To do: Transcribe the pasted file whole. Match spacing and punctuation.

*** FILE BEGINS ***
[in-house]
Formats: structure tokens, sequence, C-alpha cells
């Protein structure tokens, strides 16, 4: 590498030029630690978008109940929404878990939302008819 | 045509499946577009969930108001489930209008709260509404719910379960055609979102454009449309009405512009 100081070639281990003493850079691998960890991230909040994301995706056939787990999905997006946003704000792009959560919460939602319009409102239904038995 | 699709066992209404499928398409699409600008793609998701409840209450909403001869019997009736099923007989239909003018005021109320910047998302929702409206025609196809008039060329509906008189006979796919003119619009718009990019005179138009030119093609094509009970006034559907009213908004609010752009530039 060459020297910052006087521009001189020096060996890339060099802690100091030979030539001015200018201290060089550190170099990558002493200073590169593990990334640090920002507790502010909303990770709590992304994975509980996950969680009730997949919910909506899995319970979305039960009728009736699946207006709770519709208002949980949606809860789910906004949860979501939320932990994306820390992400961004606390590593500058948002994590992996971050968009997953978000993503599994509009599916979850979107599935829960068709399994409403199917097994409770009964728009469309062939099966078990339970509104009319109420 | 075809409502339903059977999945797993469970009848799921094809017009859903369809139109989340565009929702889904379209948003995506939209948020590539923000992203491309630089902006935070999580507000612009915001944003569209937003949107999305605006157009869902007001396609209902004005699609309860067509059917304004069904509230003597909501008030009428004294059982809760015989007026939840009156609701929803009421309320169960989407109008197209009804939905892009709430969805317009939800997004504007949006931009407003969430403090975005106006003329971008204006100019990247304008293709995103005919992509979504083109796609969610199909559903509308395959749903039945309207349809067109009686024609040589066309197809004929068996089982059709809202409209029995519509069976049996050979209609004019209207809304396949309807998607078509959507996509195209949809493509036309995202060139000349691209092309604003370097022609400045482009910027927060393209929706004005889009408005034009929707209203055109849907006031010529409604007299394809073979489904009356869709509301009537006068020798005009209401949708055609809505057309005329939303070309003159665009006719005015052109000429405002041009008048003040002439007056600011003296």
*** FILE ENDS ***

[in-house]
Formats: structure tokens, sequence, C-alpha cells
């Protein structure tokens, strides 16, 4: 590498030029630690978008109940929404878990939302008819 | 045509499946577009969930108001489930209008709260509404719910379960055609979102454009449309009405512009 100081070639281990003493850079691998960890991230909040994301995706056939787990999905997006946003704000792009959560919460939602319009409102239904038995 | 699709066992209404499928398409699409600008793609998701409840209450909403001869019997009736099923007989239909003018005021109320910047998302929702409206025609196809008039060329509906008189006979796919003119619009718009990019005179138009030119093609094509009970006034559907009213908004609010752009530039 060459020297910052006087521009001189020096060996890339060099802690100091030979030539001015200018201290060089550190170099990558002493200073590169593990990334640090920002507790502010909303990770709590992304994975509980996950969680009730997949919910909506899995319970979305039960009728009736699946207006709770519709208002949980949606809860789910906004949860979501939320932990994306820390992400961004606390590593500058948002994590992996971050968009997953978000993503599994509009599916979850979107599935829960068709399994409403199917097994409770009964728009469309062939099966078990339970509104009319109420 | 075809409502339903059977999945797993469970009848799921094809017009859903369809139109989340565009929702889904379209948003995506939209948020590539923000992203491309630089902006935070999580507000612009915001944003569209937003949107999305605006157009869902007001396609209902004005699609309860067509059917304004069904509230003597909501008030009428004294059982809760015989007026939840009156609701929803009421309320169960989407109008197209009804939905892009709430969805317009939800997004504007949006931009407003969430403090975005106006003329971008204006100019990247304008293709995103005919992509979504083109796609969610199909559903509308395959749903039945309207349809067109009686024609040589066309197809004929068996089982059709809202409209029995519509069976049996050979209609004019209207809304396949309807998607078509959507996509195209949809493509036309995202060139000349691209092309604003370097022609400045482009910027927060393209929706004005889009408005034009929707209203055109849907006031010529409604007299394809073979489904009356869709509301009537006068020798005009209401949708055609809505057309005329939303070309003159665009006719005015052109000429405002041009008048003040002439007056600011003296």